An interview with Councillor John Barclay

Municipality Matters

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NG Times: Is there anything specific you want to achieve as a Councillor, based on your experience in both community, with the Oxford Mills Community Association and the Kemptville Youth Centre, and business (the Kemptville BIA, and Farmers Market)?

John: I campaigned on helping to create local employment and to diversify the local economy, and so these are certainly two things I’d like to make progress on during my term. The third plank of my platform was to improve the collaboration and cooperation between citizens, community organizations and the Municipality. All three were certainly informed by my experience working with the OMCA, KYC, KFM, BIA, the North Grenville Business Builders and, most recently, the Kemptville District Community Association (KDCA).

NG Times: Mayor Nancy Peckford’s speech at the swearing-in ceremony outlined major changes to the way Council works, and you were involved in developing those new approaches. What are they designed to achieve that is different from past Council policies and procedures?

John: Improved access to Council and more transparency in our decision making are two things that will lead to greater accountability to, and engagement with, residents. Reorganizing Council Chambers visually places Council in the centre of things, facing both staff and the public. More than just symbolic, I believe, environment dictates behaviour and that, over time, people will expect this Council to be knowledgeable about the issues, and more responsible for the decisions they make. Instituting monthly town hall meetings was Jim McManaman’s suggestion, one that we all embraced. It will provide an opportunity for residents to set the agenda and to discuss issues with their Council in a more informal setting.

Another suggestion that we’ve all enthusiastically agreed to is developing a Council Work-plan during the first quarter of 2019 that will be made public, and to which we will be accountable.

We also plan to re-energize and rely on Committees to do some of the heavy lifting in addressing the challenges facing North Grenville. There is incredible social capital out there – residents have the necessary talent and experience we need to address the challenges. You’ll see a focus on civic engagement in most of the actions of this Council.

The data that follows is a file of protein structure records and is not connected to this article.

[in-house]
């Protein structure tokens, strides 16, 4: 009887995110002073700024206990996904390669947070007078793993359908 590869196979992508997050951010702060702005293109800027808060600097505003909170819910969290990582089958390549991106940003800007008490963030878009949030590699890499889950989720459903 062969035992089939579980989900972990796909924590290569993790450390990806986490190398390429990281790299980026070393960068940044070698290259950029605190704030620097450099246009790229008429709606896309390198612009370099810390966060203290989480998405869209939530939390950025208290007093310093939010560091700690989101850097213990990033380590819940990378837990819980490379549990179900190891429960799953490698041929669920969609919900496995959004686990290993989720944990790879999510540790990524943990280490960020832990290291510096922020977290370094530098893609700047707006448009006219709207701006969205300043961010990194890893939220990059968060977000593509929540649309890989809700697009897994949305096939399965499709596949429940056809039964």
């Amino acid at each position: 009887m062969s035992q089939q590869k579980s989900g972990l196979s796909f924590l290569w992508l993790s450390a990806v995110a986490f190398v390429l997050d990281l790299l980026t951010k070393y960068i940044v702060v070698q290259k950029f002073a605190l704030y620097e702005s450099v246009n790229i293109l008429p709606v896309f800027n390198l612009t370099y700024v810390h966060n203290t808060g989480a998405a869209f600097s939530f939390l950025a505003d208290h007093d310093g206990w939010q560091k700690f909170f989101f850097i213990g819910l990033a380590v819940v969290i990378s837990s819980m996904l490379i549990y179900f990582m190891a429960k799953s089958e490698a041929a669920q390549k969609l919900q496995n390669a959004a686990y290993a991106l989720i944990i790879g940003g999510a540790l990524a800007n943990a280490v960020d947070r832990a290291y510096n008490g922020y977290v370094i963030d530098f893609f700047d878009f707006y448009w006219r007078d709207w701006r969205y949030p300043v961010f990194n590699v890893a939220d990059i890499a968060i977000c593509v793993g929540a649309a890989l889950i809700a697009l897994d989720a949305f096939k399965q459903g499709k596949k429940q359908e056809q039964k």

These are just a few new things that will distinguish us from past Councils. I think, even at this early stage, people can see a different tone, style and approach to this Council.

NG Times: There are serious issues facing the new Council: cannabis sales, Kemptville’s water supply, upset with the Planning Department and procedures, the Economic Development Committee role in NG, etc. Do you have priorities?

John: For me, there are two things that are priorities. The first, as I mentioned, is local job creation. I will tend to see most issues through the lens of economic development and smart growth. The second priority is my appointment as Council liaison to the Public Works Department. Mayor Peckford asked me to be the point man on Council for improving pedestrian safety and mobility, a task I take very seriously. I’ll also be focussing on the cost-effective management of core services and infrastructure, waste management, and drainage issues.

NG Times: Finally, how do you propose escaping the lure of the Bubble, and the dominance of municipal staff over municipal Council?

John: I’m sure the North Grenville Times will be a great help in Council being able to resist the lure of the Bubble. LOL. Seriously, it’s important that staff and Council work as a team, and it’s only natural, as we drill down into the detail of certain issues, that, how shall I say, a certain amount of bonding will occur. This is not necessarily bad. Establishing good working relationships with staff is absolutely necessary to effectively get our important work done. However, it’s important to remember that we have very different roles to play, and those roles will often pitch us into conflict. It’s not to be avoided, it’s natural if each party is clear on what their job is.

I was elected as a representative of the community. I’m not a professional public servant and only very recently a politician; therefore it’s perfectly valid for me to pose the logical questions, why and why not, to the experts. Over time, working closely with staff, we’ll understand more and more the how part, but if we are vigilant in remembering we are there to represent the community who don’t know (and perhaps don’t care) about the how, then we’ll resist crossing the line and entering the Bubble, IMHO.

I will also be continuing my Talk to Me Tuesdays at local coffee houses; when residents can drop in and talk to me about their concerns or ideas. This will help to keep me in touch with the real issues and daily life of the people of North Grenville.

Finally, we’re also in a position of power as elected officials; there to provide direction and leadership. With my Council colleagues, we decide what to do and staff determines how to do it. They have professional standards to adhere to, while we’re only accountable to the electorate for our decisions. As long as we remember this chain of command, we’ll be OK.

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